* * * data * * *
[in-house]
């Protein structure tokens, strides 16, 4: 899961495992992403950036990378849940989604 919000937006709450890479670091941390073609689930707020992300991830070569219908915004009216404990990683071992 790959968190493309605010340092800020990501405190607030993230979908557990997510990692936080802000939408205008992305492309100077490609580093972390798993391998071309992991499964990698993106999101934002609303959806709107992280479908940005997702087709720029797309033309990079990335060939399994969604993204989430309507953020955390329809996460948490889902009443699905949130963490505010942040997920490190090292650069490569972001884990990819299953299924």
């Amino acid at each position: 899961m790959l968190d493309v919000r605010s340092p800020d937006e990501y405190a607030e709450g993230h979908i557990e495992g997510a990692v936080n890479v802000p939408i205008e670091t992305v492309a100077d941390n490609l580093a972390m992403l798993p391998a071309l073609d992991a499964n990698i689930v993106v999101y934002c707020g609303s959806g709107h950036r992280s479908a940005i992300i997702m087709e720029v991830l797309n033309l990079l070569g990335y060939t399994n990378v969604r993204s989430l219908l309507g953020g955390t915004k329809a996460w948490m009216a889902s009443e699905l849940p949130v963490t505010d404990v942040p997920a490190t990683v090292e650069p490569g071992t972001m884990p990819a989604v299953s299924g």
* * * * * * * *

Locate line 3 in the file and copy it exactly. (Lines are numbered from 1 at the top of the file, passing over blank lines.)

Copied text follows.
């Amino acid at each position: 899961m790959l968190d493309v919000r605010s340092p800020d937006e990501y405190a607030e709450g993230h979908i557990e495992g997510a990692v936080n890479v802000p939408i205008e670091t992305v492309a100077d941390n490609l580093a972390m992403l798993p391998a071309l073609d992991a499964n990698i689930v993106v999101y934002c707020g609303s959806g709107h950036r992280s479908a940005i992300i997702m087709e720029v991830l797309n033309l990079l070569g990335y060939t399994n990378v969604r993204s989430l219908l309507g953020g955390t915004k329809a996460w948490m009216a889902s009443e699905l849940p949130v963490t505010d404990v942040p997920a490190t990683v090292e650069p490569g071992t972001m884990p990819a989604v299953s299924g």